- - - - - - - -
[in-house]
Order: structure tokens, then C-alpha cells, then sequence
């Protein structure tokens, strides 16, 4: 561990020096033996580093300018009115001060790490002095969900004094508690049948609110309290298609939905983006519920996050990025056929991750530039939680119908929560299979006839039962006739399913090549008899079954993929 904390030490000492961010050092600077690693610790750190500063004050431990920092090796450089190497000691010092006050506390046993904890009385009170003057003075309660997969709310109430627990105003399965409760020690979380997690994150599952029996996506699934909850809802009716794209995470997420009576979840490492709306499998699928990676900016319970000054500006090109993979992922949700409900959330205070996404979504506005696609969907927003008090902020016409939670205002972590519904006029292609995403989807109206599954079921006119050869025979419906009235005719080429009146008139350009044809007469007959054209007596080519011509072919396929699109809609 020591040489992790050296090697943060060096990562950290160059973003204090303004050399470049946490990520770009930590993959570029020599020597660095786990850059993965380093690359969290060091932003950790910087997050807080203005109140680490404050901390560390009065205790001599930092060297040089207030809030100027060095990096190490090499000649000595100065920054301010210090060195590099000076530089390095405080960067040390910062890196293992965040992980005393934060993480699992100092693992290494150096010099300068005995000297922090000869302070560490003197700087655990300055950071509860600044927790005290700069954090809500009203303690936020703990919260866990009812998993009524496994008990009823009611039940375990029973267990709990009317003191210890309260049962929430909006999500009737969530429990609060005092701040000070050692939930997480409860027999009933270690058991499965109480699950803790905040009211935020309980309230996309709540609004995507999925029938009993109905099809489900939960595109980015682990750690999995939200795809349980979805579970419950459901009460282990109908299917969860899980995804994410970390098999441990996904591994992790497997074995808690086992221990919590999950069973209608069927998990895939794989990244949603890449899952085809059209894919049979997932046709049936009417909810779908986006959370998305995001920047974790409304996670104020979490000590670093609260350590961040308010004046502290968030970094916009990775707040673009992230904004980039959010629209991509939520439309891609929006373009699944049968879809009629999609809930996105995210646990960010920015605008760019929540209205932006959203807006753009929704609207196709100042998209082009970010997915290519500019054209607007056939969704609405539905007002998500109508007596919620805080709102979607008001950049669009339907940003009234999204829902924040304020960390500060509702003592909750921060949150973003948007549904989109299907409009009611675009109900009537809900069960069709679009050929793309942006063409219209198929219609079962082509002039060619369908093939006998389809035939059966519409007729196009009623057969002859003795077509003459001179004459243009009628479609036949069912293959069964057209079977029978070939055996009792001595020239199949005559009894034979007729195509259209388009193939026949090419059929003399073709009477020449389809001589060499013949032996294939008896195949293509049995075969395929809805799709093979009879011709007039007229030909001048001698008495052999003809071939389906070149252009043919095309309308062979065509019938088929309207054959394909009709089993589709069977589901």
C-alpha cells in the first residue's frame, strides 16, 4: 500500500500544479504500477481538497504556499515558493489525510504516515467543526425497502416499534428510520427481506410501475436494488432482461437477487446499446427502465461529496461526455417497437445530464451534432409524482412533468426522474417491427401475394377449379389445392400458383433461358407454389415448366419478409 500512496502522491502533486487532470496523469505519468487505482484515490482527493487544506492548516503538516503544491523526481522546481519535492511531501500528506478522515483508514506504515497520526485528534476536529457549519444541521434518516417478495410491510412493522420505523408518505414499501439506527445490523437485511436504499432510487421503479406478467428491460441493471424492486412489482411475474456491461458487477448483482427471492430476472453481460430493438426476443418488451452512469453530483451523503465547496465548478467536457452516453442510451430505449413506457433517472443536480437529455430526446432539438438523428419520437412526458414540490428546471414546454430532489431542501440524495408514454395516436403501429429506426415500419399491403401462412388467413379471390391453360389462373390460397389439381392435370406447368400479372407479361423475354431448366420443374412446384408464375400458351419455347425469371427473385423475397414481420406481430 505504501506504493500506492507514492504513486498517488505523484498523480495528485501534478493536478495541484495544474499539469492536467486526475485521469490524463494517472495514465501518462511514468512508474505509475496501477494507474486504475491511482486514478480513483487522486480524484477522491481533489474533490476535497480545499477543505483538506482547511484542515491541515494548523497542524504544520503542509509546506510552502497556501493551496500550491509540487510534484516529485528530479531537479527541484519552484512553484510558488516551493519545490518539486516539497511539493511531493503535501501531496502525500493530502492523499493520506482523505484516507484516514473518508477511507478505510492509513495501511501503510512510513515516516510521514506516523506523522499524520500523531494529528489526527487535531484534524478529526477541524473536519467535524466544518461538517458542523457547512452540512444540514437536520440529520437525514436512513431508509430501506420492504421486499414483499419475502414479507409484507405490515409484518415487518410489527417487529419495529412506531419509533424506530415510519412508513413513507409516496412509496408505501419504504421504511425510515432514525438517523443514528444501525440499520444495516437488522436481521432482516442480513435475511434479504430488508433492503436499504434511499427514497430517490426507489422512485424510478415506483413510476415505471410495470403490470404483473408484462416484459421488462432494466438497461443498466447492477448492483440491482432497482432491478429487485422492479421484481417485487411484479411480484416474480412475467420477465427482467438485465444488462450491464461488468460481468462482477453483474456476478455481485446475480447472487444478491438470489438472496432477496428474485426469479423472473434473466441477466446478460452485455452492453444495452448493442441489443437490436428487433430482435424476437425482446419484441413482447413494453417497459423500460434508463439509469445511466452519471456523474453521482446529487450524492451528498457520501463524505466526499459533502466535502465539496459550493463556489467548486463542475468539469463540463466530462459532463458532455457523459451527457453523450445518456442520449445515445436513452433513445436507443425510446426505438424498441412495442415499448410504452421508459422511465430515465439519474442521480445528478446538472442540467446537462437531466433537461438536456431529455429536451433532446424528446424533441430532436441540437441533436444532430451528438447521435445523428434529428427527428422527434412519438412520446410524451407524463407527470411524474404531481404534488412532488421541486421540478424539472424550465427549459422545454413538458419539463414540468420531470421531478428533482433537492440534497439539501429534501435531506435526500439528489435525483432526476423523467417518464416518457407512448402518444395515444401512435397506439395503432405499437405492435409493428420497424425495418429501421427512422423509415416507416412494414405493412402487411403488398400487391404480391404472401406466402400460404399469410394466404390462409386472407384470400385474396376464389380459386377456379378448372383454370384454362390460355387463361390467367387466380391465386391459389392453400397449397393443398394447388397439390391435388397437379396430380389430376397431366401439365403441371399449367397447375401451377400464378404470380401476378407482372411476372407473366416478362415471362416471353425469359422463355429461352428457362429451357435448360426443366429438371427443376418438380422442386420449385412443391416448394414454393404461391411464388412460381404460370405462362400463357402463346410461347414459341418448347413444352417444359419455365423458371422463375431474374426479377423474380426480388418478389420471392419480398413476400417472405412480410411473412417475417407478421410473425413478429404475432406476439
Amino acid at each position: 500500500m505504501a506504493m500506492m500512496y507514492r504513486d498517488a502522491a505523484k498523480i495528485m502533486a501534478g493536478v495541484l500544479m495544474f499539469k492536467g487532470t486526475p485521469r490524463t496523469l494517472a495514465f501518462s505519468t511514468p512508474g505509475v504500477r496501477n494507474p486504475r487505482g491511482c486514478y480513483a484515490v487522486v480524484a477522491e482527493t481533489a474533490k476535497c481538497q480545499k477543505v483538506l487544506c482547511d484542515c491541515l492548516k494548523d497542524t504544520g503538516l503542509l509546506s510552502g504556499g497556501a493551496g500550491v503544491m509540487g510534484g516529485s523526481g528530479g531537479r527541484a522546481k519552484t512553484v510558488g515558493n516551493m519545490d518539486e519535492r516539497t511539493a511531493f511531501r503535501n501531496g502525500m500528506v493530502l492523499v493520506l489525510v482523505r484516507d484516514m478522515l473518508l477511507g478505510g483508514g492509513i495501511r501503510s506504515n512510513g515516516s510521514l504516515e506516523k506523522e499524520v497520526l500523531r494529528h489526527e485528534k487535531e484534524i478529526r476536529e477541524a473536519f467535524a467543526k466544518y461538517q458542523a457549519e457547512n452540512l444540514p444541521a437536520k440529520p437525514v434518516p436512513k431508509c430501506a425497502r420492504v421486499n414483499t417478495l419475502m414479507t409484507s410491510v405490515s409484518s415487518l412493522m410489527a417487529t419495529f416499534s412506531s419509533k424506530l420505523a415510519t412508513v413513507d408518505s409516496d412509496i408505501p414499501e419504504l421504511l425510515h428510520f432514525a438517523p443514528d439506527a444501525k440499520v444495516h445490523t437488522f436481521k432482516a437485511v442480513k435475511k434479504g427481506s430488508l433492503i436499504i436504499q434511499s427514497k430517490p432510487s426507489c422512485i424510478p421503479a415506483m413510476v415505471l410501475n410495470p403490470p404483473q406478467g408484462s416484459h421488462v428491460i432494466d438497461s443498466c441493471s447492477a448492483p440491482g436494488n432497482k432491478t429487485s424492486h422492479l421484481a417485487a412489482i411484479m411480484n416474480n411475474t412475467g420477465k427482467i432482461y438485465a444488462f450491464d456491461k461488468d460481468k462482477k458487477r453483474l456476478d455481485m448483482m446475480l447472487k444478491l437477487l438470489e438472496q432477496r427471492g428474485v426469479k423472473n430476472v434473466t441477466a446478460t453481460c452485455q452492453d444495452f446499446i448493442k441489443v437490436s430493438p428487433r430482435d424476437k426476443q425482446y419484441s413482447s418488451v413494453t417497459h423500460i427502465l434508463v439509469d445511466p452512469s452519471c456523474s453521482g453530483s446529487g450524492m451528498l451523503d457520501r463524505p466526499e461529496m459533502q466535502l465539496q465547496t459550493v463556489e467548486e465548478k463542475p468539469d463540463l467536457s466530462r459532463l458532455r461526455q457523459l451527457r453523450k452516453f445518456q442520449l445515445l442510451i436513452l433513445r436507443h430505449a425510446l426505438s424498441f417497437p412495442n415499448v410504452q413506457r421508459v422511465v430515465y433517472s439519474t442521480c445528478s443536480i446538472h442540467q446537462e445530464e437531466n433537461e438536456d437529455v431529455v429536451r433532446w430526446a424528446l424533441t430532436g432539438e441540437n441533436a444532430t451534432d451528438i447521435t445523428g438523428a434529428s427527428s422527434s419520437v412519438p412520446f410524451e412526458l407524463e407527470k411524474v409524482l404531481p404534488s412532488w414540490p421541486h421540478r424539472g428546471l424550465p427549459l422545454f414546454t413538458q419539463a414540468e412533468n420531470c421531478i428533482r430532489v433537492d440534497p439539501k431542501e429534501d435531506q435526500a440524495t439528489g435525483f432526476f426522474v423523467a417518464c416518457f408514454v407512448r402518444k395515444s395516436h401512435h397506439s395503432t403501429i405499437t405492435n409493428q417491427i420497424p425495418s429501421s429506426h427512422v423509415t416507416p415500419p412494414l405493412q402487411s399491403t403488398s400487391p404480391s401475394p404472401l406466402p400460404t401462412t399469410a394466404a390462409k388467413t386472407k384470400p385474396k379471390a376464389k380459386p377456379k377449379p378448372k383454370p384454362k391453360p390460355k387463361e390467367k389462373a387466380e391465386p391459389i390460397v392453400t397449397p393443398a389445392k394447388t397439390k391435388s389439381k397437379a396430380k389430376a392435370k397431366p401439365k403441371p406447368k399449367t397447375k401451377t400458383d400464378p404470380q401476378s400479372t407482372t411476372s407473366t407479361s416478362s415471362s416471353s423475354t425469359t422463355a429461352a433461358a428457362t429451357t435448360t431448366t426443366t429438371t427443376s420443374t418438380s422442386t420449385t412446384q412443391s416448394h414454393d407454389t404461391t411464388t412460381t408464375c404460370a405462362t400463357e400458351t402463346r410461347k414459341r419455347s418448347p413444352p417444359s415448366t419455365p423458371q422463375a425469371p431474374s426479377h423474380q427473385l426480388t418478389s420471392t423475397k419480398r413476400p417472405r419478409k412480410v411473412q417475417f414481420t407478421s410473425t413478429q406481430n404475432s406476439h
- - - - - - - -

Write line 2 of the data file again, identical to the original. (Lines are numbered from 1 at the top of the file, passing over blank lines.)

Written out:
Order: structure tokens, then C-alpha cells, then sequence